Christ who is only Lord of the conscience.

As for my outward estate and worldly goods that God nath
given me which I shall leave, my iust debts and funerall charges
being satisfied, my will is thus: First, I give vnto my daughter
Helena, wife to John Talcott of Hartford, twenty pounds to be
wholly at her own disposal, and to her husband, my son in law
Talcott, fiue pounds, and my best beaver hatt and band, and to
ech of theyre three children fiue pounds apiece, namely vnto
John, Elizabeth and Samuel, all to be payed within six months
after my decease.

It. I give vnto my son Samuel Wakeman's two sons, namely
Samuell and John, ten pounds apiece.

It. I give vnto my daughter Kitchells daughter Elizabeth
ten pounds.

Item. I give vnto my brother in law Adam Nicholls of Hart-
ford my cloath cloake and the suite of the same which was my
cousin John Walker's, and my grey hatt, and I give vnto his
wife, my sister Anna Nicholls, ten pounds to be wholly at her
own disposing, and to theyr four children twenty shillings apiece,
namely, John, Hannah, Sarah, and Ebenezer, all which is my
will should be paid to them wthin six moneths after my decease.

It. I give vnto Hanna Cheevers fiue pounds, to be set apart
and improued for her at the end of one yeare after my decease as
my ouerseers shall see meete vntill shee come to eighteene yeers of
age (which is the tyme agreed vpon for her continuance wth me
or mine), or till the tyme of her marriage, prouided shee marry
wth the consent of my executors and ouerseers, or wth the consent
of any two of them.

It. I giue to my servant Thomas Huxley my short gun with a
rest, and my hanger which he vseth to traine with, vpon his good
behauiour, that is if he shall carry himselfe honestly and faith-
fully in his place and seruice to the satisfaction of my executors
and ouerseers, or with the approbation of any two of them,

Item. All the rest of my estate, goods, lands and debts, what-
souer, I giue and bequeath to my son Samuel Wakeman. and to
my son in law and daughter Samuel and Elizabeth Kitchell as
followeth, that is when all my debts and legasyes are discharged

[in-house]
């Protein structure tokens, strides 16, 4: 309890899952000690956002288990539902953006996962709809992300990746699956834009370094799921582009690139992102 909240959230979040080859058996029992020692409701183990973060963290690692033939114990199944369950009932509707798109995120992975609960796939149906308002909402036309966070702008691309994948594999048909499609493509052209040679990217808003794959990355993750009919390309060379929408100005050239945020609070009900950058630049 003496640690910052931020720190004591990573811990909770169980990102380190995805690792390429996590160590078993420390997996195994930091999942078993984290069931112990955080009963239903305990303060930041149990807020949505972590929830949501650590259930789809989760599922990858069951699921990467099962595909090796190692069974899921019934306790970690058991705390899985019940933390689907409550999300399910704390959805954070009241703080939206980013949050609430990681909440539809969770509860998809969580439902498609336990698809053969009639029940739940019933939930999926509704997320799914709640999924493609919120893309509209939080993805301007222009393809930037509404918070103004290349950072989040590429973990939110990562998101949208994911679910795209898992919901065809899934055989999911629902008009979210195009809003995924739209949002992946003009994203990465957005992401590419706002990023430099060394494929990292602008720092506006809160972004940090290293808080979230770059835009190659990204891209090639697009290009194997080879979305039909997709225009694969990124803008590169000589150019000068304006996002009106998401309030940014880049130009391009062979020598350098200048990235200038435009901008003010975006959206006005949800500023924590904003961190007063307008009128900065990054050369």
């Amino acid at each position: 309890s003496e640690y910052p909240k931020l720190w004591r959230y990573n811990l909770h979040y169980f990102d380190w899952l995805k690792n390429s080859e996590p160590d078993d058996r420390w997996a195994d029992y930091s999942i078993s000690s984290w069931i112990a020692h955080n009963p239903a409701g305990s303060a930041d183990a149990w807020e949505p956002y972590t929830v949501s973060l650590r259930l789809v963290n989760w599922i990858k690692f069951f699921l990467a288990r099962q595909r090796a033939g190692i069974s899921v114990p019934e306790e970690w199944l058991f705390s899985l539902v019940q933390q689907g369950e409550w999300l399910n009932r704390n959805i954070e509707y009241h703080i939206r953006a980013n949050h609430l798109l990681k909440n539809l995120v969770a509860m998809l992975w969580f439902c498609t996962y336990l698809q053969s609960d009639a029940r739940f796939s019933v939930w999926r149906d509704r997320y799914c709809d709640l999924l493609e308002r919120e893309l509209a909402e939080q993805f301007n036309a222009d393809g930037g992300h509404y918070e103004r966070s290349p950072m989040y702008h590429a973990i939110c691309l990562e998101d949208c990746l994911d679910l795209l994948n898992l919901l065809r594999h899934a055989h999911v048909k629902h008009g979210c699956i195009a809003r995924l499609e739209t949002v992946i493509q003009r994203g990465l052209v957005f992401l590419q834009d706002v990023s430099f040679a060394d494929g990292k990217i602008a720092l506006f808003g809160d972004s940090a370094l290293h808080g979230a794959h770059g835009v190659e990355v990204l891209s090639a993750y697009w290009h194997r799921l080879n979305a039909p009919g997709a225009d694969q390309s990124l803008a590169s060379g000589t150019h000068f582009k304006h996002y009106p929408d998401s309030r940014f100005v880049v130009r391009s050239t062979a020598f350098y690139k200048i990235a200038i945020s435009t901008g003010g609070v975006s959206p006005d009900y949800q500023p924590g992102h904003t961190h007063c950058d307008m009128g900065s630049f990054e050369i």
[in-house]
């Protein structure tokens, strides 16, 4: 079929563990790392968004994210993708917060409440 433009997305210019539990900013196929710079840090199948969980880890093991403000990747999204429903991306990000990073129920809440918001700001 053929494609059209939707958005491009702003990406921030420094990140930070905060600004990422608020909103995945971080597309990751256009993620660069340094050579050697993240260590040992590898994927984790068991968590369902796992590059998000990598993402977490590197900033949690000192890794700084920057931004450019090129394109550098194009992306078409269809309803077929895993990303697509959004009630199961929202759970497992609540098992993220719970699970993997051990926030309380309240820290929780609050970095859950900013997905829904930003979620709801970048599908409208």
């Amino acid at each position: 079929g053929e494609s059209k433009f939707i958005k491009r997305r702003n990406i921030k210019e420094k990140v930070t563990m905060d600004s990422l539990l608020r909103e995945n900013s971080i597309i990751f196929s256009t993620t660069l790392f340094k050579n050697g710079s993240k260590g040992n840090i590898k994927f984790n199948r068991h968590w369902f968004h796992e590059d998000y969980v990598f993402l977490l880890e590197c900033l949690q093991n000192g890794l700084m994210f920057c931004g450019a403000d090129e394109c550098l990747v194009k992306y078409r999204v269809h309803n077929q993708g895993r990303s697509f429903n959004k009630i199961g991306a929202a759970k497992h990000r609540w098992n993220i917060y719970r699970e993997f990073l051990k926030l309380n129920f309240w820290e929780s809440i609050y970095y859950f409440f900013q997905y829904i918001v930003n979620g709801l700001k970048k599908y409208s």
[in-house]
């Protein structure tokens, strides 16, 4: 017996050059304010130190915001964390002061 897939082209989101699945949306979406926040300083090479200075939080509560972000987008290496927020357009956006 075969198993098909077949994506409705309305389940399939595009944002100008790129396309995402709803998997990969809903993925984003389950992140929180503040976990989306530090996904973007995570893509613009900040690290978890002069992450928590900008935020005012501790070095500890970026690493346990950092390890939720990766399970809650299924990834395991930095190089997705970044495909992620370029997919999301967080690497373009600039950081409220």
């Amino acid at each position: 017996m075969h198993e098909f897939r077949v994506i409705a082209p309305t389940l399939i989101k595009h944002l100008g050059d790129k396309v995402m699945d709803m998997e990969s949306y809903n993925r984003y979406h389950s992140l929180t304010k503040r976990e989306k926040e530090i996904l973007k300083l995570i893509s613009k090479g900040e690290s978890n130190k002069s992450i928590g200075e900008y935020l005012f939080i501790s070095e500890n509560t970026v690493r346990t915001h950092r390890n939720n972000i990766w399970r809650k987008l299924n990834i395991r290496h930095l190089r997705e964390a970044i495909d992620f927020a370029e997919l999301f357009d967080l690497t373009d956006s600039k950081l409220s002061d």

72 WAKEMAN GENEALOGY.

the way of Christ, orderly walked in according to his rules, but I
doe testify against absolute independency of churches, and per-
fection of any in light or actings, and against compulsion of con-
science to concur with the church without inward satisfaction to
conscience, and persecuting such as discent vpon this grownde,
which, I take to be an abuse of the power given for edification by
Christ who is only Lord of the conscience.

As for my outward estate and worldly goods that God hath
given me which I shall leave, my iust debts and funerall charges
being satisfied, my will is thus: First, I give vnto my daughter
Helena, wife to John Talcott of Hartford, twenty pounds to be
wholly at her own disposal, and to her husband, my son in law
Talcott, fiue pounds, and my best beaver hatt and band, and to
ech of theyre three children fiue pounds apiece, namely vnto
John, Elizabeth and Samuel, all to be payed within six months
after my decease.

It. I give vnto my son Samuel Wakeman's two sons, namely
Samuell and John, ten pounds apiece.

It. I give vnto my daughter Kitchells daughter Elizabeth
ten pounds.

Item. I give vnto my brother in law Adam Nicholls of Hart-
ford my cloath cloake and the suite of the same which was my
cousin John Walker's, and my grey hatt, and I give vnto his
wife, my sister Anna Nicholls, ten pounds to be wholly at her
own disposing, and to theyr four children twenty shillings apiece,
namely, John, Hannah, Sarah, and Ebenezer, all which is my
will should be paid to them wthin six moneths after my decease.

It. I give vnto Hanna Cheevers fiue pounds, to be set apart
and improued for her at the end of one yeare after my decease as
my ouerseers shall see meete vntill shee come to eighteene yeers of
age (which is the tyme agreed vpon for her continuance wth me
or mine), or till the tyme of her marriage, prouided shee marry
wth the consent of my executors and ouerseers, or wth the consent
of any two of them.

It. I giue to my servant Thomas Huxley my short gun with a
rest, and my hanger which he vseth to traine with, vpon his good